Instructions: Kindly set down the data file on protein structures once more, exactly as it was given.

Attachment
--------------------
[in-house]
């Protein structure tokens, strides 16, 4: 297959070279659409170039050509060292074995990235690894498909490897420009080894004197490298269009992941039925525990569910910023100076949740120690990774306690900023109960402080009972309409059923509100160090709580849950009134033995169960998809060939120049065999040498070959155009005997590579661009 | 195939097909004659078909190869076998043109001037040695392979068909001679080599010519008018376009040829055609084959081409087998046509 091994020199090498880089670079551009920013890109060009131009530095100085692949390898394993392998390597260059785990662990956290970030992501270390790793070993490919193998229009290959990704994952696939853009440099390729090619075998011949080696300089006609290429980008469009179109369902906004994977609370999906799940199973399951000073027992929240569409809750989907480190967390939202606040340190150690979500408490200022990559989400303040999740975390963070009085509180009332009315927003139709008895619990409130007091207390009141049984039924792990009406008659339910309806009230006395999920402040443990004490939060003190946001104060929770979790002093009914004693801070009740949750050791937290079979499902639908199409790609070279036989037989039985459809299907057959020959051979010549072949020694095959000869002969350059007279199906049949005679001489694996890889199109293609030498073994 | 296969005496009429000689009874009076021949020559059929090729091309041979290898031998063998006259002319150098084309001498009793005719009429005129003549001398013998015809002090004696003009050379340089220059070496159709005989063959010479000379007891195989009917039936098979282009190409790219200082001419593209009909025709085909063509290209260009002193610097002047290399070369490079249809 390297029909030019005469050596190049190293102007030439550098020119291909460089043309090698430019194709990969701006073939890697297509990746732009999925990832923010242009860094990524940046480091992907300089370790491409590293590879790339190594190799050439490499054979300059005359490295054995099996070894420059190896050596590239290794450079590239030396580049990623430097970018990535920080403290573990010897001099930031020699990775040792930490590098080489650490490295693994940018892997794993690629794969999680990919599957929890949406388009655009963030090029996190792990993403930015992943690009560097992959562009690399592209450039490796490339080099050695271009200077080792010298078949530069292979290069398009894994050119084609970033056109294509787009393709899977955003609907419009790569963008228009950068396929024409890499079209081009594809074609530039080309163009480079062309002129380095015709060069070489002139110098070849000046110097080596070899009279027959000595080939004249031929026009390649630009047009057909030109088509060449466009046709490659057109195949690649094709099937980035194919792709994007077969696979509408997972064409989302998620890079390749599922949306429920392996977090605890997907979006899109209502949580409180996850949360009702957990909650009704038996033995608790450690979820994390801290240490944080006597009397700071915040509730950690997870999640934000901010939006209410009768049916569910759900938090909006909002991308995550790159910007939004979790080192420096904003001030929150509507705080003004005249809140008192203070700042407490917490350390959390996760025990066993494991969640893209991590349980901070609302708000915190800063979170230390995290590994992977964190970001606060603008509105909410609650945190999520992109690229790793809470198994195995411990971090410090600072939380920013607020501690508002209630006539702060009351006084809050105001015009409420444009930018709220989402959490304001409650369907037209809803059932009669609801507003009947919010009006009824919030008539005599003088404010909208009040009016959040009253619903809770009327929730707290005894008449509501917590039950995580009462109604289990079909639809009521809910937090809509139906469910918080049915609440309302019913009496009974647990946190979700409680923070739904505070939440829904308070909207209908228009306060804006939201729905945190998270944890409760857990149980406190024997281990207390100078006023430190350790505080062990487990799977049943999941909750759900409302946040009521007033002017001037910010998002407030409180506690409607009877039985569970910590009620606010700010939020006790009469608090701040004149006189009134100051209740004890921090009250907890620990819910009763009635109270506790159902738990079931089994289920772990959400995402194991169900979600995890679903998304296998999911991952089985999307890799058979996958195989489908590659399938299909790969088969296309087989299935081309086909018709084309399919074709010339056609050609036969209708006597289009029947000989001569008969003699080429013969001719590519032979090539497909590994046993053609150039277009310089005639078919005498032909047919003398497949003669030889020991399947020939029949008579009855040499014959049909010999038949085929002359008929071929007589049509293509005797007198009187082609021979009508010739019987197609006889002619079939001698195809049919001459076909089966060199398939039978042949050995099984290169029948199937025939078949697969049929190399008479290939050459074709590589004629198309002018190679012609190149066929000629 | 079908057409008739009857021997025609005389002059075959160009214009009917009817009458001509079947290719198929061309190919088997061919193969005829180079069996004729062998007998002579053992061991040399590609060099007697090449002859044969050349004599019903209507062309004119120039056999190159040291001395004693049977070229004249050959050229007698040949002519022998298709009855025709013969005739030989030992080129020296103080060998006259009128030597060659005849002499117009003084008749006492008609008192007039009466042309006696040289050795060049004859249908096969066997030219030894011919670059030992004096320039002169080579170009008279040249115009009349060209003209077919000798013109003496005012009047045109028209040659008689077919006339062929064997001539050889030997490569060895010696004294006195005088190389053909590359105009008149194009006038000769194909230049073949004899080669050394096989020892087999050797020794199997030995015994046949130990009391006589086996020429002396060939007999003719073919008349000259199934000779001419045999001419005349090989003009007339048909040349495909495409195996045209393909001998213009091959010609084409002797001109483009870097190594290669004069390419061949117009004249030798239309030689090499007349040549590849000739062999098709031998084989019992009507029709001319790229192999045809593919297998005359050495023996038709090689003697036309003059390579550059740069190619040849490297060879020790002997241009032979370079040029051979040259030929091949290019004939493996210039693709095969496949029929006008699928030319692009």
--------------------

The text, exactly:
[in-house]
């Protein structure tokens, strides 16, 4: 297959070279659409170039050509060292074995990235690894498909490897420009080894004197490298269009992941039925525990569910910023100076949740120690990774306690900023109960402080009972309409059923509100160090709580849950009134033995169960998809060939120049065999040498070959155009005997590579661009 | 195939097909004659078909190869076998043109001037040695392979068909001679080599010519008018376009040829055609084959081409087998046509 091994020199090498880089670079551009920013890109060009131009530095100085692949390898394993392998390597260059785990662990956290970030992501270390790793070993490919193998229009290959990704994952696939853009440099390729090619075998011949080696300089006609290429980008469009179109369902906004994977609370999906799940199973399951000073027992929240569409809750989907480190967390939202606040340190150690979500408490200022990559989400303040999740975390963070009085509180009332009315927003139709008895619990409130007091207390009141049984039924792990009406008659339910309806009230006395999920402040443990004490939060003190946001104060929770979790002093009914004693801070009740949750050791937290079979499902639908199409790609070279036989037989039985459809299907057959020959051979010549072949020694095959000869002969350059007279199906049949005679001489694996890889199109293609030498073994 | 296969005496009429000689009874009076021949020559059929090729091309041979290898031998063998006259002319150098084309001498009793005719009429005129003549001398013998015809002090004696003009050379340089220059070496159709005989063959010479000379007891195989009917039936098979282009190409790219200082001419593209009909025709085909063509290209260009002193610097002047290399070369490079249809 390297029909030019005469050596190049190293102007030439550098020119291909460089043309090698430019194709990969701006073939890697297509990746732009999925990832923010242009860094990524940046480091992907300089370790491409590293590879790339190594190799050439490499054979300059005359490295054995099996070894420059190896050596590239290794450079590239030396580049990623430097970018990535920080403290573990010897001099930031020699990775040792930490590098080489650490490295693994940018892997794993690629794969999680990919599957929890949406388009655009963030090029996190792990993403930015992943690009560097992959562009690399592209450039490796490339080099050695271009200077080792010298078949530069292979290069398009894994050119084609970033056109294509787009393709899977955003609907419009790569963008228009950068396929024409890499079209081009594809074609530039080309163009480079062309002129380095015709060069070489002139110098070849000046110097080596070899009279027959000595080939004249031929026009390649630009047009057909030109088509060449466009046709490659057109195949690649094709099937980035194919792709994007077969696979509408997972064409989302998620890079390749599922949306429920392996977090605890997907979006899109209502949580409180996850949360009702957990909650009704038996033995608790450690979820994390801290240490944080006597009397700071915040509730950690997870999640934000901010939006209410009768049916569910759900938090909006909002991308995550790159910007939004979790080192420096904003001030929150509507705080003004005249809140008192203070700042407490917490350390959390996760025990066993494991969640893209991590349980901070609302708000915190800063979170230390995290590994992977964190970001606060603008509105909410609650945190999520992109690229790793809470198994195995411990971090410090600072939380920013607020501690508002209630006539702060009351006084809050105001015009409420444009930018709220989402959490304001409650369907037209809803059932009669609801507003009947919010009006009824919030008539005599003088404010909208009040009016959040009253619903809770009327929730707290005894008449509501917590039950995580009462109604289990079909639809009521809910937090809509139906469910918080049915609440309302019913009496009974647990946190979700409680923070739904505070939440829904308070909207209908228009306060804006939201729905945190998270944890409760857990149980406190024997281990207390100078006023430190350790505080062990487990799977049943999941909750759900409302946040009521007033002017001037910010998002407030409180506690409607009877039985569970910590009620606010700010939020006790009469608090701040004149006189009134100051209740004890921090009250907890620990819910009763009635109270506790159902738990079931089994289920772990959400995402194991169900979600995890679903998304296998999911991952089985999307890799058979996958195989489908590659399938299909790969088969296309087989299935081309086909018709084309399919074709010339056609050609036969209708006597289009029947000989001569008969003699080429013969001719590519032979090539497909590994046993053609150039277009310089005639078919005498032909047919003398497949003669030889020991399947020939029949008579009855040499014959049909010999038949085929002359008929071929007589049509293509005797007198009187082609021979009508010739019987197609006889002619079939001698195809049919001459076909089966060199398939039978042949050995099984290169029948199937025939078949697969049929190399008479290939050459074709590589004629198309002018190679012609190149066929000629 | 079908057409008739009857021997025609005389002059075959160009214009009917009817009458001509079947290719198929061309190919088997061919193969005829180079069996004729062998007998002579053992061991040399590609060099007697090449002859044969050349004599019903209507062309004119120039056999190159040291001395004693049977070229004249050959050229007698040949002519022998298709009855025709013969005739030989030992080129020296103080060998006259009128030597060659005849002499117009003084008749006492008609008192007039009466042309006696040289050795060049004859249908096969066997030219030894011919670059030992004096320039002169080579170009008279040249115009009349060209003209077919000798013109003496005012009047045109028209040659008689077919006339062929064997001539050889030997490569060895010696004294006195005088190389053909590359105009008149194009006038000769194909230049073949004899080669050394096989020892087999050797020794199997030995015994046949130990009391006589086996020429002396060939007999003719073919008349000259199934000779001419045999001419005349090989003009007339048909040349495909495409195996045209393909001998213009091959010609084409002797001109483009870097190594290669004069390419061949117009004249030798239309030689090499007349040549590849000739062999098709031998084989019992009507029709001319790229192999045809593919297998005359050495023996038709090689003697036309003059390579550059740069190619040849490297060879020790002997241009032979370079040029051979040259030929091949290019004939493996210039693709095969496949029929006008699928030319692009």